'...because of his great love for us, God, who is rich in mercy, made us alive with Christ even when we were dead in transgressions—it is by grace you have been saved. And God raised us up with Christ and seated us with him in the heavenly realms in Christ Jesus, in order that in the coming ages he might show the incomparable riches of his grace, expressed in his kindness to us in Christ Jesus.' Ephesians 2:4-7

Wednesday, 13 October 2010

Heart Mender

The other day after I was having a chat with Tom on the phone my three and half year old daughter Grace said to my wife Sarah, 'Mummy, Uncle Tommy needs Jesus to mend his broken heart.'

Grace often comes out with things that are deeply profound and stunningly simple. This seems like another example. Because isn't what Grace said what Christianity is all about in essence? Surely the Gospel is about Jesus mending our broken hearts?

There are times I am sure that we feel heartbroken, alone and confused. There are times when we can feel happiness, love and purpose. But I think ultimately, however we are feeling, whatever our situations, Jesus wants to mend our broken hearts into all eternity. The reality and power of that healing may not be known until eternity when we see God and are fully known in Him, but I believe the Cross of Jesus is a place for broken hearts to be mended. The cross is where Jesus cried out with a broken heart so that we could cry out with joy over our transformed and healed heart.

'Father, we all need Jesus to mend our broken heart.'

Monday, 11 October 2010

Banksy Does Simpsons - Who Is Your Neighbour?

The artist Banksy has created this alternative and controversial intro to the Simpsons...

Read here and here about how apparently a bulk of the shows animation is outsourced to South Korea by the shows owners, Fox.

Who is our neighbour? How does the way I live affect my neighbour?

Now, I do not know whether these claims are true, but again and again we should be challenged about who are neighbour is and how we are called to love them. Last night in the pub someone said that they are their own little world, but that is rubbish. We do not live in our own little world. We might act like it and live in a belief of it, but the truth is that my actions and your actions affect our neighbour, whether they are next door or in South Korea or wherever.
So often we say, 'well its just the way it is. We can't escape the system.' But by the grace of God we can escape!

The Cross as destroyed the system! And through Jesus we can change the world. We can be revolutionaries, standing against the system that tramples on our neighbours, and become a people who fight the cause of the oppressed and tears down the systems that create slaves.

We are called to not be creators of slaves. Ignorance is not an excuse. We have to be aware of our own actions in order that we might make others aware. We need to be looking for ways to be declarers of truth, workers of justice, a voice to those who have been silenced, a people who live in such a way that brings life to our neighbour.

I wish I was even 1% of what I should be in all of this. I pray that God would convict me and help me to live in a way that loves my neighbour in South Korea, Pakistan, India, China, Newton Abbot etc etc.

But as community we can help each other. You can help me. Maybe I can help you. But we can help each other. Please, let us help each other to love each other better and love our neighbour better and love God with all that we are...

Tuesday, 5 October 2010

Worship Sucks

*Please note that the extract below is just that, an extract, and does not fully reflect the journey of the argument or the context into which this is written. The book is dealing with a personal reflection on the experience of desolation focusing on Psalm 22, in light of the writers own experience of bi-polar disorder and the Christian belief that God the Son suffered on the Cross. The extract below is there to get us thinking and engage in conversation, but to understand the writers intention fully you need to buy the book! The chapter this is from is reflecting on Israel's worship and experience of darkness and then reflecting on the Church's worship and experience of darkness. I do not want to mis-represent the theology and argument of the book, but rather use this snippet to get people thinking!*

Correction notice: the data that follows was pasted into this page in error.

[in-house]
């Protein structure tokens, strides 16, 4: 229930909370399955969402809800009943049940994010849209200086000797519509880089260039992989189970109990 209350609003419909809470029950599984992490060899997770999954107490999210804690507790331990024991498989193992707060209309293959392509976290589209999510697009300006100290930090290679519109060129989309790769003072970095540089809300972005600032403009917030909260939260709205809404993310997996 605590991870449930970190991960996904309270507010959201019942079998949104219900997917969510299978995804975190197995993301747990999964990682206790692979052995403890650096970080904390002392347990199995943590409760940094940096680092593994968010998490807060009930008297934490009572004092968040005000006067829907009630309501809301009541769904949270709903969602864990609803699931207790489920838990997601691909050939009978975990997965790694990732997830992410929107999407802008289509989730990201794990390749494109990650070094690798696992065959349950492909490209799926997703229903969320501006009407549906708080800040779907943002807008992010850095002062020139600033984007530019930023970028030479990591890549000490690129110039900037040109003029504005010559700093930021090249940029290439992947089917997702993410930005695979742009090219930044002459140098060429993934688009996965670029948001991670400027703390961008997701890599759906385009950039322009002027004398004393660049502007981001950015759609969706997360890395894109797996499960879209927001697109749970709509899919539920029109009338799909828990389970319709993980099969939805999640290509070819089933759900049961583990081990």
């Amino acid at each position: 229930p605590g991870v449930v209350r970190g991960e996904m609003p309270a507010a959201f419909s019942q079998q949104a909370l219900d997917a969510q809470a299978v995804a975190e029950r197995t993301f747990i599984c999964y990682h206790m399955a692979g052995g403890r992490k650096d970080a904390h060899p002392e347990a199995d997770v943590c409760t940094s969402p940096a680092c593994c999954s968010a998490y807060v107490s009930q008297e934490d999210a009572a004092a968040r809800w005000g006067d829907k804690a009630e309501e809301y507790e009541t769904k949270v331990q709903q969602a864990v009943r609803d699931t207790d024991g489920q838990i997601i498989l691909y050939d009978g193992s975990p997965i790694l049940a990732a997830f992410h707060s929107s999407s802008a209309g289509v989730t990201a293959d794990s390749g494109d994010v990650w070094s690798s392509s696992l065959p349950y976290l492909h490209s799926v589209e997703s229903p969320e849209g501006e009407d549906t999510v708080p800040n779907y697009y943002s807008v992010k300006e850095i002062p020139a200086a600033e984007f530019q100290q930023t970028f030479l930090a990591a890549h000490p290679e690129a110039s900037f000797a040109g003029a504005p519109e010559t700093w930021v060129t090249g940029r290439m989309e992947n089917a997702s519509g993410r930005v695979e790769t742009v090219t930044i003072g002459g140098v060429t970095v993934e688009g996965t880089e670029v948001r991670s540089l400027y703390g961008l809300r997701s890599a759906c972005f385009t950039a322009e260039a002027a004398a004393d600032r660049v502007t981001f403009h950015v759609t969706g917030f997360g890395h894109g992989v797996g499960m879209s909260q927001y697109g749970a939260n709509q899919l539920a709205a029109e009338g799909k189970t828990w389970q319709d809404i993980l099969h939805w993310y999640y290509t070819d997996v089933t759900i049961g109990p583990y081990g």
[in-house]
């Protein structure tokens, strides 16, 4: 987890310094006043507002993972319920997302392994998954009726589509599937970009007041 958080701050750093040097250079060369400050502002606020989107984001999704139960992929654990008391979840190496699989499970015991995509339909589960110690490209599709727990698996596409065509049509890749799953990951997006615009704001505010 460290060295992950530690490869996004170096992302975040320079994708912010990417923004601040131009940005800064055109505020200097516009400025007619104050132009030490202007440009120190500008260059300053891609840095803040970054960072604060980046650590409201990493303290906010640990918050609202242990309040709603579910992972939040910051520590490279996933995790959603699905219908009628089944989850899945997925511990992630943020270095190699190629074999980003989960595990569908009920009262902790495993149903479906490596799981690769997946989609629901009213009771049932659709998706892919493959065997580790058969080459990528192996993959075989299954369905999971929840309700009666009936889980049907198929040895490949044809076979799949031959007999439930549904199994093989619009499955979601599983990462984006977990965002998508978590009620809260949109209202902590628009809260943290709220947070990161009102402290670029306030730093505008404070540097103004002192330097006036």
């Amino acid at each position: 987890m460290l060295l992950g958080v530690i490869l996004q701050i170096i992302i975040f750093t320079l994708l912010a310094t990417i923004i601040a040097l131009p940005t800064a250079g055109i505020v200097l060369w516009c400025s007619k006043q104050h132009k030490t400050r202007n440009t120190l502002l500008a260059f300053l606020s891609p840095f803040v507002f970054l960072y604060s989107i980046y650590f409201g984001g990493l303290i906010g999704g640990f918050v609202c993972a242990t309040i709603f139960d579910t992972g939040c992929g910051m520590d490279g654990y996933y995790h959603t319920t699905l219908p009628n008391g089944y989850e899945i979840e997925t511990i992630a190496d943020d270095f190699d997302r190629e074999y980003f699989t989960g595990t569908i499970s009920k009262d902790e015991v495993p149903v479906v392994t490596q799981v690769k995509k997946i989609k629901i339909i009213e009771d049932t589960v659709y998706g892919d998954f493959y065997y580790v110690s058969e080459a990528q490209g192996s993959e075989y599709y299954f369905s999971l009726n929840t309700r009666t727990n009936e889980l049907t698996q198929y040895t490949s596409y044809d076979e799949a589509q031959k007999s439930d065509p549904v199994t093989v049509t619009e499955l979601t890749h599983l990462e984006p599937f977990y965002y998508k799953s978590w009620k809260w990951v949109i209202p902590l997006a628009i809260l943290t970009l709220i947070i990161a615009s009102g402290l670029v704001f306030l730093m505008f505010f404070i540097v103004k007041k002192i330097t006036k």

'The leading of worship is a theological task, requiring significant theological reflection...worship is reduced to the singing of one song after another, often for no better reason than the personal preferences of the musician leading the worship; there is little sense of direction, progression, or journey. Moreover, the leading of worship is an extraordinarily totalitarian process...a worship leader tells me to stand or to sit and leaves me little option but to participate in whatever is being sung regardless of my personal circumstances or mental and spiritual disposition...This style of worship focuses almost exclusively on praise, adoration, and thanksgiving, usually at quite up-beat tempo, with clapping and other expressions of unqualified exuberance. Nor is this unremitting cheerfulness mitigated by more thoughtful reflective and inclusive prayers - more often than not, interjected prayers sustain the mood of joyfulness and gratitude, sometimes (frankly) in disturbingly superficial manner, offered...entirely unprepared, highly repetitive and liberally interspersed with the vocalised punctuation marks of 'Lord', 'just', 'really', and 'great'...The presence of children prompts the very worst from this style of worship with trivializing songs that provide sufficient cause for any thoughtful child, approaching adulthood, to jettison Christianity along with Father Christmas and Fairy Godmothers....Moreover, the totalitarian manner of this form of worship renders it difficult to opt out, to observe, to sit and to pray quietly while the performance proceeds. For the person...wrestling with any form of clinical depression, for the person tortured by the breaking up of relationships, for the recently bereaved, for those who have just been told of terminal illness (their own or that of a loved one), all this is unrelieved torture.